European markets rallied on Tuesday to a more than five-week high, with Germany country-specific exchange traded funds leading the charge, as Russia restarted gas flows to Europe through the Nord Stream 1 pipeline, assuaging market fears of a potential energy crisis that would send the region into a recession.
On Tuesday, the Vanguard FTSE Europe Index Fund ETF Shares (NYSEArca: VGK) rose 3.2% and the iShares MSCI Eurozone ETF (BATS: EZU) gained 3.9%.
Meanwhile, among the better-performing non-leveraged ETFs of Tuesday, the iShares MSCI Germany ETF (NYSEArca: EWG) increased 4.5%, the Global X DAX Germany ETF (DAX) increased 4.3%, and the First Trust Germany AlphaDEX® Fund (FGM) was 4.1% higher.
The Nord Stream 1 pipeline, which makes up over a third of Russia’s natural gas exports to the European Union, could resume operations on Thursday but at less than its original capacity of some 160 million cubic meters per day, Reuters reported.
The sources who told Reuters this helped mitigate concerns from earlier on Tuesday after European Budget Commissioner Johannes Hahn stated that the European Commission did not expect the pipeline to restart after the scheduled maintenance.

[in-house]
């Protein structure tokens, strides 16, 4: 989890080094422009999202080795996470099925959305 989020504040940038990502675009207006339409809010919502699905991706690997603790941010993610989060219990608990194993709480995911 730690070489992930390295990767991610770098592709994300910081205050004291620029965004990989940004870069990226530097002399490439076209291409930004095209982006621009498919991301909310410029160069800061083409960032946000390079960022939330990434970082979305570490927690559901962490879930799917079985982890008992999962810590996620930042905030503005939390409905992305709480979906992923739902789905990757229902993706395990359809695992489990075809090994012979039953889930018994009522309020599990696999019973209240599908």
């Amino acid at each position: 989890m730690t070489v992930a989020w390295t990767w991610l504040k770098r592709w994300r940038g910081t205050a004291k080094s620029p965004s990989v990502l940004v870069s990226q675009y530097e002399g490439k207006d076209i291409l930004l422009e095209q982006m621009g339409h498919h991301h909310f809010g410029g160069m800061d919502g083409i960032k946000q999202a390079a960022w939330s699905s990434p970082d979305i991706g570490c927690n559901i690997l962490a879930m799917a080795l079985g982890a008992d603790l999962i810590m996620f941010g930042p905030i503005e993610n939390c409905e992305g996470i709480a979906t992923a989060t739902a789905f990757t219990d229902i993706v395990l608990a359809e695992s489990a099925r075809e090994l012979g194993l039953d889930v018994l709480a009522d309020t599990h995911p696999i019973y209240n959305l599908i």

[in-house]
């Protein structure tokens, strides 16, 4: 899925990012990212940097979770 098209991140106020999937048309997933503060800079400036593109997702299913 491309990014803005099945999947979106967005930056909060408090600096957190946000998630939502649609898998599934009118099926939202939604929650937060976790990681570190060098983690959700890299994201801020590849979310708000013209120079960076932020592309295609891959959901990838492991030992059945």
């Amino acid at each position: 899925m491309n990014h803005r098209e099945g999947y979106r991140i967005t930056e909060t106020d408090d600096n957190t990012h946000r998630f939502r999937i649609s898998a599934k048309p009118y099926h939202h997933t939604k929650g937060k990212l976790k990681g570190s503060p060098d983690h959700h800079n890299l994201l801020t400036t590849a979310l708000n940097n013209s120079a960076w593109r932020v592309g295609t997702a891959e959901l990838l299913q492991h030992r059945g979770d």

“The energy crisis is one of the biggest worries for Europe’s investors and citizens…. Having a stable source of energy as opposed to an unstable source is certainly a meaningful piece of news,” Steve Sosnick, chief strategist at Interactive Brokers, told Reuters.
The update on the energy flows also helped reverse the Eurozone markets, which were originally in the red on Tuesday, due to concerns that a hawkish European Central Bank could stunt the economic growth.
Sources told Reuters that ECB policymakers were considering hiking interest rates by a bigger-than-expected 50 basis points at their meeting on Thursday to counter the record-high inflation levels. This would mark the central bank’s first rate hike since 2011.
“It’s a tough place for the ECB to be – it needs to materially tighten policy to fight inflation but at the same time needs a loose policy to support the dire fiscal positions in some of its member countries,” Stuart Cole, a senior macro strategist at Equiti Capital, told Reuters.
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